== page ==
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    Tractor Supply Company

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    New Chicks Buyer's Guide

    By Jeannette Beranger, The Livestock Conservancy

    A basic buyer’s guide for choosing new chicks

    Whether you’re looking to add chickens to an existing group or you’re brand new to raising poultry, selecting the right chicks is key to having a healthy, manageable coop. Tractor Supply has everything you need to start and maintain a flock – the chicks, the brooder, the feed, feeders and waterers, even coops and bedding. If you order online, you can have chicks shipped to you year-round, or, during Chick Days in the spring, you can visit a Tractor Supply Store and select chicks yourself. What should you look for when selecting new chicks?

    What do I need to know before going to pick new chicks or chickens?

    Great question. Small birds are incredibly cute, and while raising your own flock is doable for beginners, you will increase your chances of success when you start with the right questions. You’ll want to understand what types of birds you are getting, how many you can manage, and ensure you’re prepared to handle the flock. We have a wealth of content and articles to help you get started  – but here are some main things to consider when starting.

    New chick owner basics

    1. How many chicks can I get? How many chickens can I raise?

    Start by checking local laws and regulations for your area and type of property. Many towns and counties have caps or other restrictions on how large a flock can be, or how much area can be dedicated to poultry. Next think about what you can feasibly accomplish. Raising chickens takes time, energy, resources, and space. How much of these do you have? Chicks are small, but chickens are bigger. You’ll want to make sure you can adequately care for them at all stages of their life.

    2. What type of chicken should I get? What should I consider when selecting the breed of chick or chicken?

    You’ll need to consider what you want the bird for, and how the bird will live.

    • Climate the chicken will live in: Chickens predisposed to deal with cold are called “hardy.” Breeds that raise better in warmer climates will have a larger comb, lighter feathers, and are called “heat tolerant.”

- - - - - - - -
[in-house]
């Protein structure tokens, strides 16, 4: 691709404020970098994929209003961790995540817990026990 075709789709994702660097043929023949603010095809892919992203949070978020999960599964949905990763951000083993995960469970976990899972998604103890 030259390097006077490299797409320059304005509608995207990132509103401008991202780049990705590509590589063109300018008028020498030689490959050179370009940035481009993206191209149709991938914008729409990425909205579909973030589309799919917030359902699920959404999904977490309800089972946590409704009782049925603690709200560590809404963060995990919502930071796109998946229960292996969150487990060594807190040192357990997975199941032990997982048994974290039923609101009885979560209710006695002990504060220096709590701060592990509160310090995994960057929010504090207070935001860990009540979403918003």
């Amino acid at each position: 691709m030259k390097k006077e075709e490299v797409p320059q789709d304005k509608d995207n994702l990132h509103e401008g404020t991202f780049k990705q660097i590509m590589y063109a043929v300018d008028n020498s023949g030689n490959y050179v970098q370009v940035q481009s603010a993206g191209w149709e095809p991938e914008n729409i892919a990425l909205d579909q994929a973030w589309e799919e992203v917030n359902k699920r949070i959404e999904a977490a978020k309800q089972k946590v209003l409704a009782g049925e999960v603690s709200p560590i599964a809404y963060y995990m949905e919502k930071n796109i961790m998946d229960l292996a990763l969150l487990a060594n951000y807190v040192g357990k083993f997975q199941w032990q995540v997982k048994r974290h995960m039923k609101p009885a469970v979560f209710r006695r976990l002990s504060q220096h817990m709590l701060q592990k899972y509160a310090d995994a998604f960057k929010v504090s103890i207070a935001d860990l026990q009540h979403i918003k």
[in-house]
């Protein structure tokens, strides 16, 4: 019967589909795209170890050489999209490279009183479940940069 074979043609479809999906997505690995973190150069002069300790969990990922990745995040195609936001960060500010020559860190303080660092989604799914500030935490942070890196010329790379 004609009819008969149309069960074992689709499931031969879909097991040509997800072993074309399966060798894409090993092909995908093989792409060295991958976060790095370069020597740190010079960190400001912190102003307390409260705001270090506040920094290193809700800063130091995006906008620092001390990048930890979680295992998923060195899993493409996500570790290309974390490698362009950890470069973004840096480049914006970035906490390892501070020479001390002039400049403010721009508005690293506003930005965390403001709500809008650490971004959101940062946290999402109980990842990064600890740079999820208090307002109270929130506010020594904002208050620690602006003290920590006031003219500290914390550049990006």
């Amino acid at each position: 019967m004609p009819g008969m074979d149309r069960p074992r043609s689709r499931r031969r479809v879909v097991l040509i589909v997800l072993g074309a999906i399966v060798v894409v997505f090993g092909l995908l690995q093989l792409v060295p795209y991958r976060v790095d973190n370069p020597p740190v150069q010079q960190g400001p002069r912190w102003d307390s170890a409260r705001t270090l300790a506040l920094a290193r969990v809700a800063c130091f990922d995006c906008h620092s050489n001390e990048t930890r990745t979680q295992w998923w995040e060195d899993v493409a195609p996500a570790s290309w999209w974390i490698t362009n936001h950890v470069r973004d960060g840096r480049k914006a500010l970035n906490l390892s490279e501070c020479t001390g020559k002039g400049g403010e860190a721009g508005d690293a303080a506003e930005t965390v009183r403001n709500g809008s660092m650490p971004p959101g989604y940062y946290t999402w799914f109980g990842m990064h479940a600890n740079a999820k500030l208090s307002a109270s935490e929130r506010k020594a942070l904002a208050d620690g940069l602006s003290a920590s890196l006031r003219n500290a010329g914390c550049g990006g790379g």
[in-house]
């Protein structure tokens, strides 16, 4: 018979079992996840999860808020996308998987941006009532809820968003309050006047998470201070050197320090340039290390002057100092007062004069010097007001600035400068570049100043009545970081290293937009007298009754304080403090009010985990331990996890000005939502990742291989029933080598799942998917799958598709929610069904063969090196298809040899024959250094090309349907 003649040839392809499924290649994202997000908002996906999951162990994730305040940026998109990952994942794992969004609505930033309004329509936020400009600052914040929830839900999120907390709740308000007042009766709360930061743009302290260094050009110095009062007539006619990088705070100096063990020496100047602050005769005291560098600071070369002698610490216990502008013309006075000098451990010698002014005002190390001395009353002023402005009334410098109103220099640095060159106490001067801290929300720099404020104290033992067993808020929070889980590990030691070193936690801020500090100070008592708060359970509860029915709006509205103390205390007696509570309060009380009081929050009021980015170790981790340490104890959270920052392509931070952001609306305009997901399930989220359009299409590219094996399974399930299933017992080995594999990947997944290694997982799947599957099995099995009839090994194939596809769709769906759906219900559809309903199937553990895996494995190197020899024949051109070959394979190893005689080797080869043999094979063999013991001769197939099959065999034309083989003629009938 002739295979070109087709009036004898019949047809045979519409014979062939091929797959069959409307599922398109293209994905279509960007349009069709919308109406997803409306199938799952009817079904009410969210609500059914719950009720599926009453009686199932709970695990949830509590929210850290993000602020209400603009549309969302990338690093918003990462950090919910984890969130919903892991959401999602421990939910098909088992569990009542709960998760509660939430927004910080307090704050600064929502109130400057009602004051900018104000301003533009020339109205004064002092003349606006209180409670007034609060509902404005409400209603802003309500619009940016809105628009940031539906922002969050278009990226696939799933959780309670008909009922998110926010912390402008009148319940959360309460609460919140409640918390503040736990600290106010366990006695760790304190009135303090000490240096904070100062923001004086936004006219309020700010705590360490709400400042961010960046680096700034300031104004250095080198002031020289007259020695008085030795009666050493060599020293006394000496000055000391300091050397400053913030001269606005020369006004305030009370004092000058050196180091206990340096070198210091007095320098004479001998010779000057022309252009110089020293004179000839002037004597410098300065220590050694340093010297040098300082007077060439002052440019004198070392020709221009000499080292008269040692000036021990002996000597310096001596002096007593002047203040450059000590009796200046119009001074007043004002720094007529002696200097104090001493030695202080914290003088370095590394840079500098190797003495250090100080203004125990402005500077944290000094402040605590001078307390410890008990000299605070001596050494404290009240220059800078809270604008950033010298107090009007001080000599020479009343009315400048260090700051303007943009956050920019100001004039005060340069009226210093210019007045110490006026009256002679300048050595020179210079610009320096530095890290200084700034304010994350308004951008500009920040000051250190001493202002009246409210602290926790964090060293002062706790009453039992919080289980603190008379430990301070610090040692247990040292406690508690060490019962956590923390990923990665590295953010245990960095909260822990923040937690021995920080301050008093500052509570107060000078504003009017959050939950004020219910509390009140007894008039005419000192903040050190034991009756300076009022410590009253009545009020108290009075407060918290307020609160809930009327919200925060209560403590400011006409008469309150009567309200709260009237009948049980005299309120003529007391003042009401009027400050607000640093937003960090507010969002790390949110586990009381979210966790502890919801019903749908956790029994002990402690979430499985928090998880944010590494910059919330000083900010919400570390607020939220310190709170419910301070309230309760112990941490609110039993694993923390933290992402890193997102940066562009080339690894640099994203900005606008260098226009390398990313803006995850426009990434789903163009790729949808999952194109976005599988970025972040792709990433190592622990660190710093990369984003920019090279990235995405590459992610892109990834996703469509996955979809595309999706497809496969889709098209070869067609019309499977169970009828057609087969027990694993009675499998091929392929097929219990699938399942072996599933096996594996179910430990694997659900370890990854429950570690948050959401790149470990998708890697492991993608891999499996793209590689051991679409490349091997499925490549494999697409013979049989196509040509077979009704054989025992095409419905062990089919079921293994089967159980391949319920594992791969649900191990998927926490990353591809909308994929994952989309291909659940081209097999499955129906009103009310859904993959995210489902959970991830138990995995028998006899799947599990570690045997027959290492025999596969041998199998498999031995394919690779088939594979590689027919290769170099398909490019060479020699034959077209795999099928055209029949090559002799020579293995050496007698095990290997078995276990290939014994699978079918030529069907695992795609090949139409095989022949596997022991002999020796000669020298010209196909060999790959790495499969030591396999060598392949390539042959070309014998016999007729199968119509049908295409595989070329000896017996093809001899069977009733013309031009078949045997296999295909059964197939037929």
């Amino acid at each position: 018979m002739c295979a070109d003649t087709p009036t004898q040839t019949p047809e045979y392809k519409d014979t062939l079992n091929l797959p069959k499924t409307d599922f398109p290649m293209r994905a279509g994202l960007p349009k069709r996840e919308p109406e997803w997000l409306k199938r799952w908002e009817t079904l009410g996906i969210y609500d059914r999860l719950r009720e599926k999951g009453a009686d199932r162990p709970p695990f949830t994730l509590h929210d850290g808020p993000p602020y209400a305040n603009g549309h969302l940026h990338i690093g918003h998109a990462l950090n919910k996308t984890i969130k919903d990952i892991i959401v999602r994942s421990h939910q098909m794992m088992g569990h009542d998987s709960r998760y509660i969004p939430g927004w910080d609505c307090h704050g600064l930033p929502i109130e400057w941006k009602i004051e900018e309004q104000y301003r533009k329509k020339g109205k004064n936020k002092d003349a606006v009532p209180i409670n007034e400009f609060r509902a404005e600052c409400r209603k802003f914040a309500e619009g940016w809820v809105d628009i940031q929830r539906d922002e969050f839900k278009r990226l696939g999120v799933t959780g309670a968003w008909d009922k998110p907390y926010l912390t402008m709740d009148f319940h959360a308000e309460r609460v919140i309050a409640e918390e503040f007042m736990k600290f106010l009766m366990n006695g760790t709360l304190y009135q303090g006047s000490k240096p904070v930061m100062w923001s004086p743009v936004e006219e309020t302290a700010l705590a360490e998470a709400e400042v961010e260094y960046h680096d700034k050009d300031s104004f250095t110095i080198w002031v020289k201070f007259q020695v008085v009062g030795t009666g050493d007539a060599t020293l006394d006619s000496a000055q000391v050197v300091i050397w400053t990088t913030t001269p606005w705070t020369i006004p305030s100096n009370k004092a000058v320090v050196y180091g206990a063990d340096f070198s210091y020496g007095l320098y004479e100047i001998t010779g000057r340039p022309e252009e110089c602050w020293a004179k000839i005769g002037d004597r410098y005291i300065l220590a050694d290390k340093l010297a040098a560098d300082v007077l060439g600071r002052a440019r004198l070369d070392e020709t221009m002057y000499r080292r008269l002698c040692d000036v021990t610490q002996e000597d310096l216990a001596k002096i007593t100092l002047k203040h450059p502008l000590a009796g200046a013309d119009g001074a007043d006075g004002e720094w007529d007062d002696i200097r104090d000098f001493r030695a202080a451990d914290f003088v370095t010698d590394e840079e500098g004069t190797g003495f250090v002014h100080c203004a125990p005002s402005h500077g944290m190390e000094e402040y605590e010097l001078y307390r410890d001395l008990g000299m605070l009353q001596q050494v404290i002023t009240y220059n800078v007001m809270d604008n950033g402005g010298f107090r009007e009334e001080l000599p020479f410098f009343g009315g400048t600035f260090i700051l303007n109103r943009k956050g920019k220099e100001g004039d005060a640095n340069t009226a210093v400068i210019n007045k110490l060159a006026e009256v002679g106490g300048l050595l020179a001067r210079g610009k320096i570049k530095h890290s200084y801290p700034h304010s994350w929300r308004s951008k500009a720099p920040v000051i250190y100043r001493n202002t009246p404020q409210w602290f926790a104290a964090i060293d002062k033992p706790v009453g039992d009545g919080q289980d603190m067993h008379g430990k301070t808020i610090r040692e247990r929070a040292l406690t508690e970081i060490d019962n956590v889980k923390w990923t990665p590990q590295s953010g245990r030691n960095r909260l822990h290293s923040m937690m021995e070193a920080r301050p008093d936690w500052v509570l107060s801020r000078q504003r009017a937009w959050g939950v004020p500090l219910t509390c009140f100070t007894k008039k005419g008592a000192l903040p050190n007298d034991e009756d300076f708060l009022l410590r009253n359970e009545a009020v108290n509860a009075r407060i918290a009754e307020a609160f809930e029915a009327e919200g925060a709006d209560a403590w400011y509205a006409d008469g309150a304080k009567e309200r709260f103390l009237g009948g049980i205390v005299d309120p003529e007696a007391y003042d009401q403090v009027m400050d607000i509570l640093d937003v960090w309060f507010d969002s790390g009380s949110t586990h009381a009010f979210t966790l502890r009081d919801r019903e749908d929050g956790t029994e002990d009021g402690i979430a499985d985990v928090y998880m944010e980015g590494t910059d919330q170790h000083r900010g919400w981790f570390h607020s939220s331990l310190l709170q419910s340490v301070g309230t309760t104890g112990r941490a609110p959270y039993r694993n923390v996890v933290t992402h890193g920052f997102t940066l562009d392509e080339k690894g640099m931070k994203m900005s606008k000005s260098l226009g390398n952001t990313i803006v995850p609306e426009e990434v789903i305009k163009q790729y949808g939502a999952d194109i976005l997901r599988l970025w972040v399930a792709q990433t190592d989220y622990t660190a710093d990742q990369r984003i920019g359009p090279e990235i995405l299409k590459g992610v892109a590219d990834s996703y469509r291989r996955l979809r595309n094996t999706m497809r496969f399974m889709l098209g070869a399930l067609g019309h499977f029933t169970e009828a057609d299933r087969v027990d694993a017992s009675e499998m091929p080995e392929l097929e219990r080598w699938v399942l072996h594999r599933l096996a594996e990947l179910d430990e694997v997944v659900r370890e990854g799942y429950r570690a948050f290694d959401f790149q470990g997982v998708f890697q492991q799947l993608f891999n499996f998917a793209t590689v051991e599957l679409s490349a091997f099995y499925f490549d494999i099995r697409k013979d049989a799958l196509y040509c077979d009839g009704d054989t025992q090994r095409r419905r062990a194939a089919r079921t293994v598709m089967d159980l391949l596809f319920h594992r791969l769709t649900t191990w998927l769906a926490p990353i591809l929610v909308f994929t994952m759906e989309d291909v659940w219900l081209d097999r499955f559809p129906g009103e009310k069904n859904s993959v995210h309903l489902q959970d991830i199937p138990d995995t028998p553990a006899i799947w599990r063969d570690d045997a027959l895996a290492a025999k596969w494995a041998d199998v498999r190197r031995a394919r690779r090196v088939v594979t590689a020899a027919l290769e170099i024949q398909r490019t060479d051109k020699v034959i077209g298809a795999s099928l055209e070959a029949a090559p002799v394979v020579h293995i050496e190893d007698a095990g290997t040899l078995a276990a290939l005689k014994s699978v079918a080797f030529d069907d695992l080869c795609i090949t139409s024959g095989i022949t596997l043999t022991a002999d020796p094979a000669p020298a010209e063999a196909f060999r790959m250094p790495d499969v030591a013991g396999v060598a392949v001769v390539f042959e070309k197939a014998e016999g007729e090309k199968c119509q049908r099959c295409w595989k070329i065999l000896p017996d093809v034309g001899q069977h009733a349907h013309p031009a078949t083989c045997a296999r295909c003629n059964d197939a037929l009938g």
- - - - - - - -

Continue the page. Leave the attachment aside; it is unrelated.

• Use of the chicken: What are you looking for from your chicken? If it’s mostly eggs, there are specific breeds for that. You can get more granular here, choosing egg-laying breeds based on number of eggs they lay in a given time, shell thickness, and even egg color. If you’re raising chickens for meat, there are also specific breeds for that, which get fatter, faster (called “blockier”). Some breeds have a mix of both properties. They’ll have a decent size, but also be good egg layers.
    • Look of the chicken: The importance of this will vary depending on your priorities, but chickens are beautiful birds that come in a variety of styles. TSC carries more than 100 breeds of chickens available for order, and they all look different. Some breeds are even designated as Ornamental or Exhibition, with their unique style being one of their primary traits.


    What do I need to be ready for new chicks after I’ve selected them?

    You’ll need brooding supplies and patience for your new flock members. You’re taking over for their mother and will need to help them grow in an environment created and curated specifically for them for about 5 weeks before introducing them to a larger flock. Use the larger brooding guide here for more information, but your basic needs are below.

    I’ve heard chicks can spread disease? What should I be concerned about here?

    Live poultry of any kind will come with the risk of spreading salmonella germs, even if they look healthy and clean. You can minimize this risk by following basic safety steps.

    • Always wash your hands with soap and water after interacting with poultry, their environment, or their eggs. Even if you’ve been wearing gloves.
    • Keep children under 5 away from live poultry.
    • Snuggling, kissing, your birds should be avoided.
    • Keep the birds out of human living areas, especially bathrooms or any areas where food is prepared, served, or stored.